Funny thing is that I have found that GPU global memory buffers can be too persitent.  One day I was surprized when I thought I had been doing a series of good improvements in my kernel, when sometime earlier in the day I had broken it so badly that it wasn't writing anything into the results buffer...  but the buffer still had the good data from an earlier run sitting in the DRAM.  For debugging/development sessions, I've now had to add a code phase that clobbers the contents of my results buffers at the beginning of the run, to make sure my "correct results" check at the end is looking at freshly created data, and not leftover "correct" data from the previous version of a kernel that ran moments before.

On a side note, this means that if you are doing cryptography or other sensitive work on a GPU, you need to make sure you write over any data buffers that you don't want any other code to see, once you are done with them of course.  There is no zeroing out of newly allocated memory by an OS on the GPU like we are used to in POSIX CPU-land.

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corry
Adept III

Calling one kernel from another

Originally posted by: notzed
Interesting, I suppose then the power management isn't that aggressive probably based on the context then...Should be the same in IL then...


Remember opencl is an abstraction. How the hardware implements it is not necessarily related to how the programmer sees it. It could copy the data back to/from cpu memory and turn off the gpu when not being used for all you know as a programmer ...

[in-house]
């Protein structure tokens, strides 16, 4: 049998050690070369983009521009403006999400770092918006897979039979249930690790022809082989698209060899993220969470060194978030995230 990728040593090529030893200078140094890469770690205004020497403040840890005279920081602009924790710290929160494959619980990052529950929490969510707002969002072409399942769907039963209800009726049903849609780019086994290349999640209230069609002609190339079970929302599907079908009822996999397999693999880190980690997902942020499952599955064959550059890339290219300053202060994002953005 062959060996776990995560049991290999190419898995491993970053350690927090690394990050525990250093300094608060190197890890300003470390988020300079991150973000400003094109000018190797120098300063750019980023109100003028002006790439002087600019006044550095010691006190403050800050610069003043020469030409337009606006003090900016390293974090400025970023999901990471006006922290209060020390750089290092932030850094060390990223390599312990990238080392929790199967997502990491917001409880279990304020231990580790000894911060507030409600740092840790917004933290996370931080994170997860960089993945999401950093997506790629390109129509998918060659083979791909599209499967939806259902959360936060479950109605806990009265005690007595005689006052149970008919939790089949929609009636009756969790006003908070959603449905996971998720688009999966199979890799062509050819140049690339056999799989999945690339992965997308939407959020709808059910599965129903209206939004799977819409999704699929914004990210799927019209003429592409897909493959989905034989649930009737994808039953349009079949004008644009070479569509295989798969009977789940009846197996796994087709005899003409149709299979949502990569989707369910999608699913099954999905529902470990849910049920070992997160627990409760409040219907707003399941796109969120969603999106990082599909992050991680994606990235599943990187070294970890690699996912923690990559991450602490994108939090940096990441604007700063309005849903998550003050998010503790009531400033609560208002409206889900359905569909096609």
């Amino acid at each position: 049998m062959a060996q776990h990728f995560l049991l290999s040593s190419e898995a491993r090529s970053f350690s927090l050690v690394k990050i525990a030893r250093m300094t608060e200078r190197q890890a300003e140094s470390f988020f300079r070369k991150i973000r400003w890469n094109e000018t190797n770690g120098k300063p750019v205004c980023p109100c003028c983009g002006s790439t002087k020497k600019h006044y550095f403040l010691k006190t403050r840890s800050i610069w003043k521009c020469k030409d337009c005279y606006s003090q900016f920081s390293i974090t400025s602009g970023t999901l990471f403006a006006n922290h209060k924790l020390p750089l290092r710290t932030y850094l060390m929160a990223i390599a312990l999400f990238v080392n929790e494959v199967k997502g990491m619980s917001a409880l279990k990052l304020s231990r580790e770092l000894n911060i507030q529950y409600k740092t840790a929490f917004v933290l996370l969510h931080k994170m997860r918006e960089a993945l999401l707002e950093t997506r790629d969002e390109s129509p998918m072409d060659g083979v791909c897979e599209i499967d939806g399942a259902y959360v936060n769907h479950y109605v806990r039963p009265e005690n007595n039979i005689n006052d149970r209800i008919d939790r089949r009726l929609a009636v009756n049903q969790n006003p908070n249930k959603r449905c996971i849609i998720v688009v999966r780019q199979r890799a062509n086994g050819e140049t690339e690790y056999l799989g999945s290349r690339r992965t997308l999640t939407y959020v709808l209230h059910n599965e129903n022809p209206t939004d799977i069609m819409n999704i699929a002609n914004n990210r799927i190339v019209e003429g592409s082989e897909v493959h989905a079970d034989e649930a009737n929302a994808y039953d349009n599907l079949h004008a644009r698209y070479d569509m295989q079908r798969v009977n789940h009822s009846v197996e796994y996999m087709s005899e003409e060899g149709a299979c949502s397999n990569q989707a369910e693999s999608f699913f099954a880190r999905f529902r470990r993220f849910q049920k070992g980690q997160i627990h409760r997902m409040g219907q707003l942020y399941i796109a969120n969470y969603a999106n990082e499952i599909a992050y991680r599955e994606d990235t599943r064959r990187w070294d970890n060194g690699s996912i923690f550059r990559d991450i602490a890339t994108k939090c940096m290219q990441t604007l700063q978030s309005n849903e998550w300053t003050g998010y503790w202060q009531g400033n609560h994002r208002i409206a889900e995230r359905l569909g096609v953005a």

The abstraction is just that the global memory is persistent between kernel invocations and ready for them when they run.

Don't get me started on high level developers assuming everything's a black box, abstracted away, fixes everything, you can't mess it up, etc...that fact is, for example on a CPU, you can write ***** poor code that thrashes cache, the TLB, the branch prediction history, doesn't let out of order execution help much, doesn't make use of coprocessors, multiprocessors, hardware thread processors, instruction fusing, and is generally a steaming pile of crap because you assumed the hardware and software abstractions and optimizers fixed everything for you....even hardware can't polish a software turd...

That said, sure, in this case, there are workarounds to understanding the mechanisms at work, such as the one timattox posted, but you have to understand there *is* a problem/feature before you can work around/with it...

 

Like I said....don't get me started...

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akhal
Journeyman III

Calling one kernel from another

Thanks LeeHowes; I am considering your earlier comments but to make it clearer to you, my serial code structure is like below;

  tgle = 1;
  steps(n, mj, x, &x[(n/2)*2], y, &y[mj*2]);
  for(j = 0; j < m; j++)
    {
      mj = mj*2;
      if(tgle)
        {
          steps(n, mj, y, &y[(n/2)*2], x, &x[mj*2]);
          tgle = 0;
        }
      else
        {
          steps(n, mj, x, &x[(n/2)*2], y, &y[mj*2]);
          tgle = 1;
        }
    }

  mj = n/2;
  steps(n, mj, x, &x[(n/2)*2], y, &y[mj*2]);

 

and stpes() function is the heavier one that I hope better to parallelize. so should I keep this looping structure on host side and should keep enqueuing steps() kernel with like "n" and "mj" sending so that I can index buffers correctly insdie kernel?